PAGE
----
Some people measure professional success according to which rung of the corporate ladder they’re currently standing on. What’s my title this year? How many people are above me? How many people are below me? What do the others have that I don’t have? A constant comparison and never ending race to…well, to where exactly? To the top? And then what comes next?
When you’re self-employed, there’s no one to compare yourself against. There’s no corporate ladder to climb. No performance bonuses, no annual reviews, no incrementally increasing vacation days or other perquisites held aloft like giant carrots on an impossibly long stick.
Throughout the course of my career, I’ve been a lawyer, a web designer, a business analyst, a project leader, a project manager, a writer, a business owner, a CEO, a failure, a success.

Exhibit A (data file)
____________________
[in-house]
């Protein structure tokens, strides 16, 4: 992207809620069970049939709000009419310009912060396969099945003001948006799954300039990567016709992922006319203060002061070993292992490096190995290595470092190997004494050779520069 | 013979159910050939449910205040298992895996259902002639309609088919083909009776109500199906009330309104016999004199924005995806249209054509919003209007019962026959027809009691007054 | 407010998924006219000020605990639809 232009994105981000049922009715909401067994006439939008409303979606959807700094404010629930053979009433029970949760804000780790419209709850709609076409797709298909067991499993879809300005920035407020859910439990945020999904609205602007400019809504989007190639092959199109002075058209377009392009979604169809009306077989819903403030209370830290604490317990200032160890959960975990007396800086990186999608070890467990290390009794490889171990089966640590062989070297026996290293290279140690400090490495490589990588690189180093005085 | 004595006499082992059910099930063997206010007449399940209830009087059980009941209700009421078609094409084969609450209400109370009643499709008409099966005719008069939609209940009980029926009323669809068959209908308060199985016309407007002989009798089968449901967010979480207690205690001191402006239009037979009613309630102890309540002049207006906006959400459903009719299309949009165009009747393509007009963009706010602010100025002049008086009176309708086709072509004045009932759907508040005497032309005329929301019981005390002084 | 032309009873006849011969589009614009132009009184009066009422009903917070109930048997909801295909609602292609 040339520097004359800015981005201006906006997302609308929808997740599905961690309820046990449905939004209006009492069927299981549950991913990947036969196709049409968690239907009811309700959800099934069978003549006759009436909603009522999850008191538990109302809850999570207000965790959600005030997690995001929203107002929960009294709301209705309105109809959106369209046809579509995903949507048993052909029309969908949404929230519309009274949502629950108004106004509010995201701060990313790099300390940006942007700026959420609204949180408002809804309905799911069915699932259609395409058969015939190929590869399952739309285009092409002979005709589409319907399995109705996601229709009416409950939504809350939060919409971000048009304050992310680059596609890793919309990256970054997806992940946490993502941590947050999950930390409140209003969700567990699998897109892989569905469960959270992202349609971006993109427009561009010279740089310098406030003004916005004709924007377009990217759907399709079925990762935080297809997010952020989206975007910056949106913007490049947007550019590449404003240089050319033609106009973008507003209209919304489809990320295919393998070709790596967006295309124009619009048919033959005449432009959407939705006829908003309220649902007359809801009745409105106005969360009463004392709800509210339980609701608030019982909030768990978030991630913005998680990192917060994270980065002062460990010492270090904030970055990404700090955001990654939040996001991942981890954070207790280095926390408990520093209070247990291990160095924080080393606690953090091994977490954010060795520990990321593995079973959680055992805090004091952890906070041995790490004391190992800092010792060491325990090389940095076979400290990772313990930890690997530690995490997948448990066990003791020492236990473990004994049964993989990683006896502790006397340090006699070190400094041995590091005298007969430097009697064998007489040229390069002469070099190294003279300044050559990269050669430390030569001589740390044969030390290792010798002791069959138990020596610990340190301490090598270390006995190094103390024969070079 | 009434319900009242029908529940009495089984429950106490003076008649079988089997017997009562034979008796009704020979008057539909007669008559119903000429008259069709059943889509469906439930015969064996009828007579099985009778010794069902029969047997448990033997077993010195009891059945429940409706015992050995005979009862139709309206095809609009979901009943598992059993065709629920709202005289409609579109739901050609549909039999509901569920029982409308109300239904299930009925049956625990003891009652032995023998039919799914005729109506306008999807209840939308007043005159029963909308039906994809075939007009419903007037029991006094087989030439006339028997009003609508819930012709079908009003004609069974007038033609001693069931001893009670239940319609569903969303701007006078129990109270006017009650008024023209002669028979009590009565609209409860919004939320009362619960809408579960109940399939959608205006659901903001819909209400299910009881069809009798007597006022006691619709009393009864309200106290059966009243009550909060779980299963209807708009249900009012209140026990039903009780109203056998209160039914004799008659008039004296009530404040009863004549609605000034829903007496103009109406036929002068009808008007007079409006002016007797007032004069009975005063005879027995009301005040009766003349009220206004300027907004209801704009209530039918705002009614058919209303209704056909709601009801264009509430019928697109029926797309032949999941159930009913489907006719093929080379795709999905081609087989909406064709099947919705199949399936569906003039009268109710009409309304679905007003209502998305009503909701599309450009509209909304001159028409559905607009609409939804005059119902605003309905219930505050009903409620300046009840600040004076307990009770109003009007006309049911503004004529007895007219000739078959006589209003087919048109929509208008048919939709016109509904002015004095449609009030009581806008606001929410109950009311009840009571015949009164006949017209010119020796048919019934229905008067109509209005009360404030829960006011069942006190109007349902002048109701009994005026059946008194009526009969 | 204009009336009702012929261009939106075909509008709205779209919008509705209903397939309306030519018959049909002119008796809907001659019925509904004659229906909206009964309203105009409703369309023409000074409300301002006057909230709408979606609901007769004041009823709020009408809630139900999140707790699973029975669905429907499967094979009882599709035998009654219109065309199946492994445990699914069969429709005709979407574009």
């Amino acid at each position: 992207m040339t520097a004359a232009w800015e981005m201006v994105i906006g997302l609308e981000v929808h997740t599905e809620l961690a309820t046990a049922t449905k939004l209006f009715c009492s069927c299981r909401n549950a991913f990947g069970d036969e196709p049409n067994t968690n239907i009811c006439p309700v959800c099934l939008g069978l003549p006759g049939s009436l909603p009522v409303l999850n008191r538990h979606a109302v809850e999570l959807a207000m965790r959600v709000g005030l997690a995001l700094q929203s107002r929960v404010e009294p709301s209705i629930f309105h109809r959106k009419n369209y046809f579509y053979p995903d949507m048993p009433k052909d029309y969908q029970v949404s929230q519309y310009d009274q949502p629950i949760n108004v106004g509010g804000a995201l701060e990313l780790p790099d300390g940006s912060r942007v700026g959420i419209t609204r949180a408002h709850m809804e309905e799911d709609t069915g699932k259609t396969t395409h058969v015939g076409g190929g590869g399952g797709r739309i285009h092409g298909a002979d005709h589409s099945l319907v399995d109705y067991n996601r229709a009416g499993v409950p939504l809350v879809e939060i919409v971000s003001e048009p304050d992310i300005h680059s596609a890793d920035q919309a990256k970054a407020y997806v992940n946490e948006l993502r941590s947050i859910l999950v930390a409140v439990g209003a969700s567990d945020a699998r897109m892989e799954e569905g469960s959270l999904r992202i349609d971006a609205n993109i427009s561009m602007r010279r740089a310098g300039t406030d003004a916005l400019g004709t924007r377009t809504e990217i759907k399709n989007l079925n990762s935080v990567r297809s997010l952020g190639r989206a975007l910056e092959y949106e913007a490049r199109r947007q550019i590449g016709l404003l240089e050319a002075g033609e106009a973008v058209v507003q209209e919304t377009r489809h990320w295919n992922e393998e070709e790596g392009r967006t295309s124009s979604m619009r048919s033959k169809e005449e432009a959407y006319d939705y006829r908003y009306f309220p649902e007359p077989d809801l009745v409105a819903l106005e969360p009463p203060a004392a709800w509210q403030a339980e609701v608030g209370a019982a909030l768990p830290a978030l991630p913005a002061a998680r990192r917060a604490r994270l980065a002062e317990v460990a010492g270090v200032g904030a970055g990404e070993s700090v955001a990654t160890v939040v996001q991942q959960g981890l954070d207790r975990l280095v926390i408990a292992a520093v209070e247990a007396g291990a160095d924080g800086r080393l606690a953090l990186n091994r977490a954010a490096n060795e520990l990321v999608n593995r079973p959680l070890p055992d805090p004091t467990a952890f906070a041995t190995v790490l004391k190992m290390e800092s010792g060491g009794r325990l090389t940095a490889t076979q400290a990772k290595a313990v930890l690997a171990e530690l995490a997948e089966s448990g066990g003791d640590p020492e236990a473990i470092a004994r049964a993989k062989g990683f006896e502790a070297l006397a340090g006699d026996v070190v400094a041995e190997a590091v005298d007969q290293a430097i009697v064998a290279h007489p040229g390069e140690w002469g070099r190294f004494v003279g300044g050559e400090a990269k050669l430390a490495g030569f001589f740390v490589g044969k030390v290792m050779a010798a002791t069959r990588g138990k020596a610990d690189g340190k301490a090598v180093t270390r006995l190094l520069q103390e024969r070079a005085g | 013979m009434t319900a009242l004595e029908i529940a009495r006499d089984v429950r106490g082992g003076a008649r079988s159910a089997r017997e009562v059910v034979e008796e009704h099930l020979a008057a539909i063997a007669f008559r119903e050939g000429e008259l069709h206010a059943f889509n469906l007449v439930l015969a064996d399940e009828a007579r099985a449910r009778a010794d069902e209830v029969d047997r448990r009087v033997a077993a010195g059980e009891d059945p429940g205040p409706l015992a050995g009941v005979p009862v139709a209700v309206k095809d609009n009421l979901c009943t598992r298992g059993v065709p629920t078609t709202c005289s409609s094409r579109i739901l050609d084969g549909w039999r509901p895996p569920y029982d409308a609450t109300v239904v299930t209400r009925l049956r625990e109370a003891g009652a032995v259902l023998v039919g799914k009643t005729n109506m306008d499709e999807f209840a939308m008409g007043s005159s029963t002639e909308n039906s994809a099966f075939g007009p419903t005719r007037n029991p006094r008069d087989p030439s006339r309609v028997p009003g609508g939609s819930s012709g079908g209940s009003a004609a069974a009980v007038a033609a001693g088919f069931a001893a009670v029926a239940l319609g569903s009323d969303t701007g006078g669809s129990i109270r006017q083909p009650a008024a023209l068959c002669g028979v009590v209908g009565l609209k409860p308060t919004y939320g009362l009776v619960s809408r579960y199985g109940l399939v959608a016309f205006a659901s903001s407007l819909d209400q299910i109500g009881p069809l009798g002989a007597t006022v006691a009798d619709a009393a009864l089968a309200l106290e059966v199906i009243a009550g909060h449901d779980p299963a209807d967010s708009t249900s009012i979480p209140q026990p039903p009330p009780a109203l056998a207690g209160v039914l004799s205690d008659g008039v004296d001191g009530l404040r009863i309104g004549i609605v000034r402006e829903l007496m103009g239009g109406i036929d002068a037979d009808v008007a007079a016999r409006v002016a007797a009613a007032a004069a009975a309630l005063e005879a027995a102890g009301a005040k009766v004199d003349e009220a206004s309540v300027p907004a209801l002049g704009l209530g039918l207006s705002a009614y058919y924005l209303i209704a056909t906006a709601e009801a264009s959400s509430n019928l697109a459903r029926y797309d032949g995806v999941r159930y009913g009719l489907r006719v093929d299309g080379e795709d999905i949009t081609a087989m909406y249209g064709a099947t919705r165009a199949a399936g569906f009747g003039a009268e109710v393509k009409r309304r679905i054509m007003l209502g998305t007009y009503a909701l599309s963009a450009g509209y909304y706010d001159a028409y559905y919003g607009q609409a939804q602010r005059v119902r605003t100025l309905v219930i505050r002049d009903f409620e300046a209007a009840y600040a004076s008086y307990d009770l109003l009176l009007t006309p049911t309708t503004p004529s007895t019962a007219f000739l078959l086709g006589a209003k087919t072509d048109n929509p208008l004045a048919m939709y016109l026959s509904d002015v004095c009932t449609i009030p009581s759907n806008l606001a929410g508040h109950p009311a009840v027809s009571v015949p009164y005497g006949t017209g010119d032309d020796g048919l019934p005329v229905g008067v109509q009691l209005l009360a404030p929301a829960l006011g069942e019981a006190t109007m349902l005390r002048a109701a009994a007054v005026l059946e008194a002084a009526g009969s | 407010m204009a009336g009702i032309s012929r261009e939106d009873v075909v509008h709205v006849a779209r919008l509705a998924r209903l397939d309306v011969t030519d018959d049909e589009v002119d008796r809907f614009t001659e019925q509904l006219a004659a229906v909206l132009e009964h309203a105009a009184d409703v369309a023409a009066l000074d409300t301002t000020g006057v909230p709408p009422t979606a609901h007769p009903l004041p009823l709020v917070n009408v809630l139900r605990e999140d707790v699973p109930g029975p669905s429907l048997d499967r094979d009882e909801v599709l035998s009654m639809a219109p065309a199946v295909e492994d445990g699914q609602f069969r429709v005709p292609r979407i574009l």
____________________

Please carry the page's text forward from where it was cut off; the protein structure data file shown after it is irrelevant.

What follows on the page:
I measure success not by titles or salary bumps, but by a few intrinsic indicators. Am I still free to make my own choices? Am I compelled to slave away working on someone else’s dream, or do I have the passion, resolve, and freedom to continue to pursue my own? Am I able to deliver what I said I could deliver?
One of the most valuable lessons I’ve learned over the years is that a clear understanding of who you are professionally lays the foundation for success. Understanding very clearly not only what you can do, but also what you enjoy doing. That’s at the heart of defining success, at least for me.
[quote]Success isn’t always defined by dollar signs or fancy titles.[/quote]
Having the freedom to choose – to turn down work that I’m capable of doing but don’t enjoy, so that I can choose to do the work I love – is what drives me forward. It’s what motivates me every morning, year after year. When you really think about it, what motivates you?